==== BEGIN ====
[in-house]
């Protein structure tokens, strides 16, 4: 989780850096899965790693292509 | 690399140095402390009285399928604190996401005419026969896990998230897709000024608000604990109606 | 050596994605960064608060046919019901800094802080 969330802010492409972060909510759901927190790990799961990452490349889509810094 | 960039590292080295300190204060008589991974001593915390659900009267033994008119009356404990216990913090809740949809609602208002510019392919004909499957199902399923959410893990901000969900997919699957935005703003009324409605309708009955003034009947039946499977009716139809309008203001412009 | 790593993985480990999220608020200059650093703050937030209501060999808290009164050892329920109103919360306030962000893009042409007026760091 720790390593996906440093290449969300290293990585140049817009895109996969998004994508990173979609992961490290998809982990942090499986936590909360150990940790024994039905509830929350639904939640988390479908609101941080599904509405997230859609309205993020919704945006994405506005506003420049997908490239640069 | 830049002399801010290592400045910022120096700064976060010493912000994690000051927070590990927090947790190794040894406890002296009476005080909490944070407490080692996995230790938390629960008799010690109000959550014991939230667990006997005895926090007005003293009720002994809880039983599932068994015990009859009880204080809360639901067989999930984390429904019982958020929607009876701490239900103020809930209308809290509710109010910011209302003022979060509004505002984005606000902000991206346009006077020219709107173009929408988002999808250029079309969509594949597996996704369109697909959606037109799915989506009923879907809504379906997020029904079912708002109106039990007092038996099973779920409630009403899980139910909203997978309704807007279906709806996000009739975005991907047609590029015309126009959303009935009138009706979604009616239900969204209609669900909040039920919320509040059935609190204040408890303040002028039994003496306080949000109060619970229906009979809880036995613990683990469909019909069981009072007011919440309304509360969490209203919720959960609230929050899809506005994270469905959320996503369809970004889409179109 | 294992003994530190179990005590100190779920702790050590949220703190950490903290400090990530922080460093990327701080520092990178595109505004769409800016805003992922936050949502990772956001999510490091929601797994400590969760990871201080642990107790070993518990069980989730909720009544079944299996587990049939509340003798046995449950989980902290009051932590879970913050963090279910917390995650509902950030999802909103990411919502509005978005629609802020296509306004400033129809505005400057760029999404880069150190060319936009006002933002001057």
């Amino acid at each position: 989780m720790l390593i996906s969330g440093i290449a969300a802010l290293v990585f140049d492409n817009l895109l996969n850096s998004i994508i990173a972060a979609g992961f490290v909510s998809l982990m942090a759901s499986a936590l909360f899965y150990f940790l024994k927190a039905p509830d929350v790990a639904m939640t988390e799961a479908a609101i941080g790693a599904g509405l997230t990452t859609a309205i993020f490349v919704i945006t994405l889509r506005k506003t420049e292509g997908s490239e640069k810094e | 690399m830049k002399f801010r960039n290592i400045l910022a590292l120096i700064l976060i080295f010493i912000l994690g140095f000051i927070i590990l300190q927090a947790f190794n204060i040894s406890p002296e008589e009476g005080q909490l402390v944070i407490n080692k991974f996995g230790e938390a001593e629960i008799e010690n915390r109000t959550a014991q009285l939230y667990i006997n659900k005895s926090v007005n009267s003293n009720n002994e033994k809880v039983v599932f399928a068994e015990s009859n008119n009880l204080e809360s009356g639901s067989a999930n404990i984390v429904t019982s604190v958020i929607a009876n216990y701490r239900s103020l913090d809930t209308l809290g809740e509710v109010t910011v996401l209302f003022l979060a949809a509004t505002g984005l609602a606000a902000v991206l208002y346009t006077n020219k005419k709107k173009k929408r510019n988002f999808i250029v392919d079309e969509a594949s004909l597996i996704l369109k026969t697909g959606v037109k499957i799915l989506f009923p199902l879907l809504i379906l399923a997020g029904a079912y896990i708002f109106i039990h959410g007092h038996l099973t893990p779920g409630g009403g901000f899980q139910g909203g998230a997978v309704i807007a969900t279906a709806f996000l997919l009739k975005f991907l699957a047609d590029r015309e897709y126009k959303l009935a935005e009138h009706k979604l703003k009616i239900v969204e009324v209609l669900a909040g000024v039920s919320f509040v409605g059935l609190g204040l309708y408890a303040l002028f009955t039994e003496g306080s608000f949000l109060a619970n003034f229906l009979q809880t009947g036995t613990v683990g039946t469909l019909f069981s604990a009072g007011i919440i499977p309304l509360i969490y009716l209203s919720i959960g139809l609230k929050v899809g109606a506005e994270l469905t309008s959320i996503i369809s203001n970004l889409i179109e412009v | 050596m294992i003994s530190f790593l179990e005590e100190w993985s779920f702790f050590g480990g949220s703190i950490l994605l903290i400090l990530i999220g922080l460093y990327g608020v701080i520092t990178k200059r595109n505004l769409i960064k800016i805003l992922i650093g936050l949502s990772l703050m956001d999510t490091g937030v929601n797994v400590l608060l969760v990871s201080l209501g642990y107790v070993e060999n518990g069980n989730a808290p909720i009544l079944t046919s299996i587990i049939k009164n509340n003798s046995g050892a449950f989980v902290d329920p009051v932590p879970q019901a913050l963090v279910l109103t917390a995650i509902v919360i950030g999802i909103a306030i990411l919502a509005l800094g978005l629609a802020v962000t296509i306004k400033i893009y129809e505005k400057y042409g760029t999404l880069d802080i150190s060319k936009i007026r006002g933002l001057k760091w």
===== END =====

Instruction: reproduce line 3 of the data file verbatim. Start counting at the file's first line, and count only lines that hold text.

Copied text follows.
């Amino acid at each position: 989780m720790l390593i996906s969330g440093i290449a969300a802010l290293v990585f140049d492409n817009l895109l996969n850096s998004i994508i990173a972060a979609g992961f490290v909510s998809l982990m942090a759901s499986a936590l909360f899965y150990f940790l024994k927190a039905p509830d929350v790990a639904m939640t988390e799961a479908a609101i941080g790693a599904g509405l997230t990452t859609a309205i993020f490349v919704i945006t994405l889509r506005k506003t420049e292509g997908s490239e640069k810094e | 690399m830049k002399f801010r960039n290592i400045l910022a590292l120096i700064l976060i080295f010493i912000l994690g140095f000051i927070i590990l300190q927090a947790f190794n204060i040894s406890p002296e008589e009476g005080q909490l402390v944070i407490n080692k991974f996995g230790e938390a001593e629960i008799e010690n915390r109000t959550a014991q009285l939230y667990i006997n659900k005895s926090v007005n009267s003293n009720n002994e033994k809880v039983v599932f399928a068994e015990s009859n008119n009880l204080e809360s009356g639901s067989a999930n404990i984390v429904t019982s604190v958020i929607a009876n216990y701490r239900s103020l913090d809930t209308l809290g809740e509710v109010t910011v996401l209302f003022l979060a949809a509004t505002g984005l609602a606000a902000v991206l208002y346009t006077n020219k005419k709107k173009k929408r510019n988002f999808i250029v392919d079309e969509a594949s004909l597996i996704l369109k026969t697909g959606v037109k499957i799915l989506f009923p199902l879907l809504i379906l399923a997020g029904a079912y896990i708002f109106i039990h959410g007092h038996l099973t893990p779920g409630g009403g901000f899980q139910g909203g998230a997978v309704i807007a969900t279906a709806f996000l997919l009739k975005f991907l699957a047609d590029r015309e897709y126009k959303l009935a935005e009138h009706k979604l703003k009616i239900v969204e009324v209609l669900a909040g000024v039920s919320f509040v409605g059935l609190g204040l309708y408890a303040l002028f009955t039994e003496g306080s608000f949000l109060a619970n003034f229906l009979q809880t009947g036995t613990v683990g039946t469909l019909f069981s604990a009072g007011i919440i499977p309304l509360i969490y009716l209203s919720i959960g139809l609230k929050v899809g109606a506005e994270l469905t309008s959320i996503i369809s203001n970004l889409i179109e412009v | 050596m294992i003994s530190f790593l179990e005590e100190w993985s779920f702790f050590g480990g949220s703190i950490l994605l903290i400090l990530i999220g922080l460093y990327g608020v701080i520092t990178k200059r595109n505004l769409i960064k800016i805003l992922i650093g936050l949502s990772l703050m956001d999510t490091g937030v929601n797994v400590l608060l969760v990871s201080l209501g642990y107790v070993e060999n518990g069980n989730a808290p909720i009544l079944t046919s299996i587990i049939k009164n509340n003798s046995g050892a449950f989980v902290d329920p009051v932590p879970q019901a913050l963090v279910l109103t917390a995650i509902v919360i950030g999802i909103a306030i990411l919502a509005l800094g978005l629609a802020v962000t296509i306004k400033i893009y129809e505005k400057y042409g760029t999404l880069d802080i150190s060319k936009i007026r006002g933002l001057k760091w």